The Ghana Armed Forces (GAF) metamorphosed at independence in 1957. In 1959, the Navy was formed and the Air Force later the same year. The Ghana Border Guards was added as the fourth arm of Service much later but was disbanded in 1984 and integrated into the Army.
Dr Kwame Nkrumah included females in his “Ghanaianization programme” to increase Ghanaian officers in the military.
In 1958, Major Mercy (Nyalegbe) Addo (rtd) was commissioned as the first female in uniform. By the end of that year, six officers had been commissioned. The early female officers were mainly enlisted for the Medical Corps.
In 1963, the first batch of twelve Other Ranks were recruited for the Signal Regiment. In 1963, two female officers were enlisted into the Air Force and became the first female fixed wing pilots The late Squadron Leader (Sqn Ldr) Melody Danquah and Sqn Ldr Ayeley Commey Essel-Ampah.
Sqn Ldr Danquah became the first female African pilot in 1994.
In between, officers and Other Rank females were enlisted. To administratively take care of the females, the Women Auxiliary Corps (WAC) was formed in 1964, with Lt Col Christine Debrah, who was also the Matron at the 37 Military Hospital as its Director. In 1965, eight female officers were commissioned and became the pioneers of WAC.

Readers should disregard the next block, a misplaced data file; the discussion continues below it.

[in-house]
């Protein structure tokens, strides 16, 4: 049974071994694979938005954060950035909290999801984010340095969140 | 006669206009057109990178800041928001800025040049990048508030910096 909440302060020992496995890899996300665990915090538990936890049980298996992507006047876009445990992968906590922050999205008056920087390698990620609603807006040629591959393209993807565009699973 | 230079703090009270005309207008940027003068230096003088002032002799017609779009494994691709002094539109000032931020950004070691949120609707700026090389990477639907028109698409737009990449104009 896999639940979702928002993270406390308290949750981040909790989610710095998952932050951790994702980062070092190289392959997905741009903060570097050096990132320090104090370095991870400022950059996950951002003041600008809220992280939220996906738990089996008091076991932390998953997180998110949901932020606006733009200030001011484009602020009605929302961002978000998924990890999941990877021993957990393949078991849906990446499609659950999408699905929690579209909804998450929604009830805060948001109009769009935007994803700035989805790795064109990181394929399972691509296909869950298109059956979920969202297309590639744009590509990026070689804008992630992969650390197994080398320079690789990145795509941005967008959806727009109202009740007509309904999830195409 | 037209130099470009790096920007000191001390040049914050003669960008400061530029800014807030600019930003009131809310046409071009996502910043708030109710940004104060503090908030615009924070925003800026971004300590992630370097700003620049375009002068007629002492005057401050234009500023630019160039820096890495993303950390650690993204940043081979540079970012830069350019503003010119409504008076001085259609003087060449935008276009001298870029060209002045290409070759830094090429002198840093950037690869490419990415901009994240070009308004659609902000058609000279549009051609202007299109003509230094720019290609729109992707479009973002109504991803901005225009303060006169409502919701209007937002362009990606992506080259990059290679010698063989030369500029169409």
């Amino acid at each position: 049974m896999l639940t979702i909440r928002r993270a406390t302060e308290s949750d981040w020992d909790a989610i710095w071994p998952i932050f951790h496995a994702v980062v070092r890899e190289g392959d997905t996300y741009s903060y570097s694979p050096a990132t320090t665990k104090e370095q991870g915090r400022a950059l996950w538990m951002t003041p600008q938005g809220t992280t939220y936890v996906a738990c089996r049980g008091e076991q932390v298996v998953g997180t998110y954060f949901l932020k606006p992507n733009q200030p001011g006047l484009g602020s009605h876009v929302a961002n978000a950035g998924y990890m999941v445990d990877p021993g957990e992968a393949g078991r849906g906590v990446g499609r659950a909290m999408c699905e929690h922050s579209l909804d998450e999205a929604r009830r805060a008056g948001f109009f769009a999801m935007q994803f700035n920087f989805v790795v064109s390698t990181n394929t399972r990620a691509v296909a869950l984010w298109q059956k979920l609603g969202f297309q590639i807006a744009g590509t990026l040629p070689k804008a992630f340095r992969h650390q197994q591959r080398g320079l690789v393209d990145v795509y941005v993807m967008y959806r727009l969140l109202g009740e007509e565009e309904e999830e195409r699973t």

They were posted to different units which made them the first females in their fields: Lt Col Mary Akuamoah Education; Maj Leticia Reindoff Directorate of Public Relations (DPR); Maj J HoyleSignals Regiment, Capt Vinolia Kudolo Forces Pay Regiment; Lt R Asase -Military Assistant to Generals Ankrah and Acheampong who were Head of State; Lt R Atiegar Base Ordnance Depot; Lt Comfort Ntriwah and Lt C Kyei. WAC unfortunately was short-lived. It was disbanded soon after the overthrow of President Dr Kwame Nkrumah.
In 1978, the GAP began enlisting female regular officers with Capt Stella Bawa (rtd) wing the First female regular cadet in 1975 with Regular Intake 18. When parachute jumping (para-jumping) was added to the curriculum, in 2000, two female officers in the persons of Lt Cols Ernestina Assan and Vera Quaye para-jumped with colleague cadets and had their para wings. What pride!
Ghana Navy was the last service to have females. In 1995, twelve female Ratings were recruited. The following year, Capt (GN) Faustina Anokye, commissioned and became the First female naval officer.